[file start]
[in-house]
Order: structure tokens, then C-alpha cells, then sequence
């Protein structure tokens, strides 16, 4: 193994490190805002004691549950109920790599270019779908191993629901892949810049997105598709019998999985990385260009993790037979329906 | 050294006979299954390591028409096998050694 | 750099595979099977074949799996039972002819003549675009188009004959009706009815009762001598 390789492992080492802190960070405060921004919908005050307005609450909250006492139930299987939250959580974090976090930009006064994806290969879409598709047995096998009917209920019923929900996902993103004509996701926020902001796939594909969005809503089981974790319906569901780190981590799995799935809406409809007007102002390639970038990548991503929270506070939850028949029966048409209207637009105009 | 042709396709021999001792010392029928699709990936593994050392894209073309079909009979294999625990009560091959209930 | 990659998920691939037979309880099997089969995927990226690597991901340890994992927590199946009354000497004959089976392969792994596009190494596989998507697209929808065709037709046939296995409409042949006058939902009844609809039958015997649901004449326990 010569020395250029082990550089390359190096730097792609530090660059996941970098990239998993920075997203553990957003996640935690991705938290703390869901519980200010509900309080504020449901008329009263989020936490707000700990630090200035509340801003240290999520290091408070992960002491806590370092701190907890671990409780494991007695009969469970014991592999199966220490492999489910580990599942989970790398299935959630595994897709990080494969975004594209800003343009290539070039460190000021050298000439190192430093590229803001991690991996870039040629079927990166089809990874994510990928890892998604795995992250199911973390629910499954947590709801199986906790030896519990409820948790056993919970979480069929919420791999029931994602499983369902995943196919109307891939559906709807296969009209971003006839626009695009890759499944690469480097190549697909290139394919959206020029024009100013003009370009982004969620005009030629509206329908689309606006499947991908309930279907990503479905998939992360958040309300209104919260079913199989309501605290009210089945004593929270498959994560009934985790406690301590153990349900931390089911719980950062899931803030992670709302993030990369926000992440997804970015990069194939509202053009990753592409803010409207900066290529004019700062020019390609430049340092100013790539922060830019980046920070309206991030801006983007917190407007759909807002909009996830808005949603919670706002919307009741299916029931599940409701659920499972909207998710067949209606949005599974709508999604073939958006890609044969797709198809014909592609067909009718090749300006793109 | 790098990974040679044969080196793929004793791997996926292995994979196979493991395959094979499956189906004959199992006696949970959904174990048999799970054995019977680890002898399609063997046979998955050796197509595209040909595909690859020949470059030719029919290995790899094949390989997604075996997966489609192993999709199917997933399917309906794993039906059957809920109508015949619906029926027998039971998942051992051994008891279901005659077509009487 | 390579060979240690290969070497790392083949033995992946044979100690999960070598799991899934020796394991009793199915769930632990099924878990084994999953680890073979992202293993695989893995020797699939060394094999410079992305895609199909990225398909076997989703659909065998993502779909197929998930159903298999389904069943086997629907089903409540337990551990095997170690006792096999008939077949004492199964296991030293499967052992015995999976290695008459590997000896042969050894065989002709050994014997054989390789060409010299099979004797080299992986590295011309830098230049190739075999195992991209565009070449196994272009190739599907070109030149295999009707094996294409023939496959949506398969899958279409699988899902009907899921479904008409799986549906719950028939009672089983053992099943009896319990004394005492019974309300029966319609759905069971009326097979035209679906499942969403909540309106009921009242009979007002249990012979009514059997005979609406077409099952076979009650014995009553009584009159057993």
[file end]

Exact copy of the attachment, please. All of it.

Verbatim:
[in-house]
Order: structure tokens, then C-alpha cells, then sequence
């Protein structure tokens, strides 16, 4: 193994490190805002004691549950109920790599270019779908191993629901892949810049997105598709019998999985990385260009993790037979329906 | 050294006979299954390591028409096998050694 | 750099595979099977074949799996039972002819003549675009188009004959009706009815009762001598 390789492992080492802190960070405060921004919908005050307005609450909250006492139930299987939250959580974090976090930009006064994806290969879409598709047995096998009917209920019923929900996902993103004509996701926020902001796939594909969005809503089981974790319906569901780190981590799995799935809406409809007007102002390639970038990548991503929270506070939850028949029966048409209207637009105009 | 042709396709021999001792010392029928699709990936593994050392894209073309079909009979294999625990009560091959209930 | 990659998920691939037979309880099997089969995927990226690597991901340890994992927590199946009354000497004959089976392969792994596009190494596989998507697209929808065709037709046939296995409409042949006058939902009844609809039958015997649901004449326990 010569020395250029082990550089390359190096730097792609530090660059996941970098990239998993920075997203553990957003996640935690991705938290703390869901519980200010509900309080504020449901008329009263989020936490707000700990630090200035509340801003240290999520290091408070992960002491806590370092701190907890671990409780494991007695009969469970014991592999199966220490492999489910580990599942989970790398299935959630595994897709990080494969975004594209800003343009290539070039460190000021050298000439190192430093590229803001991690991996870039040629079927990166089809990874994510990928890892998604795995992250199911973390629910499954947590709801199986906790030896519990409820948790056993919970979480069929919420791999029931994602499983369902995943196919109307891939559906709807296969009209971003006839626009695009890759499944690469480097190549697909290139394919959206020029024009100013003009370009982004969620005009030629509206329908689309606006499947991908309930279907990503479905998939992360958040309300209104919260079913199989309501605290009210089945004593929270498959994560009934985790406690301590153990349900931390089911719980950062899931803030992670709302993030990369926000992440997804970015990069194939509202053009990753592409803010409207900066290529004019700062020019390609430049340092100013790539922060830019980046920070309206991030801006983007917190407007759909807002909009996830808005949603919670706002919307009741299916029931599940409701659920499972909207998710067949209606949005599974709508999604073939958006890609044969797709198809014909592609067909009718090749300006793109 | 790098990974040679044969080196793929004793791997996926292995994979196979493991395959094979499956189906004959199992006696949970959904174990048999799970054995019977680890002898399609063997046979998955050796197509595209040909595909690859020949470059030719029919290995790899094949390989997604075996997966489609192993999709199917997933399917309906794993039906059957809920109508015949619906029926027998039971998942051992051994008891279901005659077509009487 | 390579060979240690290969070497790392083949033995992946044979100690999960070598799991899934020796394991009793199915769930632990099924878990084994999953680890073979992202293993695989893995020797699939060394094999410079992305895609199909990225398909076997989703659909065998993502779909197929998930159903298999389904069943086997629907089903409540337990551990095997170690006792096999008939077949004492199964296991030293499967052992015995999976290695008459590997000896042969050894065989002709050994014997054989390789060409010299099979004797080299992986590295011309830098230049190739075999195992991209565009070449196994272009190739599907070109030149295999009707094996294409023939496959949506398969899958279409699988899902009907899921479904008409799986549906719950028939009672089983053992099943009896319990004394005492019974309300029966319609759905069971009326097979035209679906499942969403909540309106009921009242009979007002249990012979009514059997005979609406077409099952076979009650014995009553009584009159057993």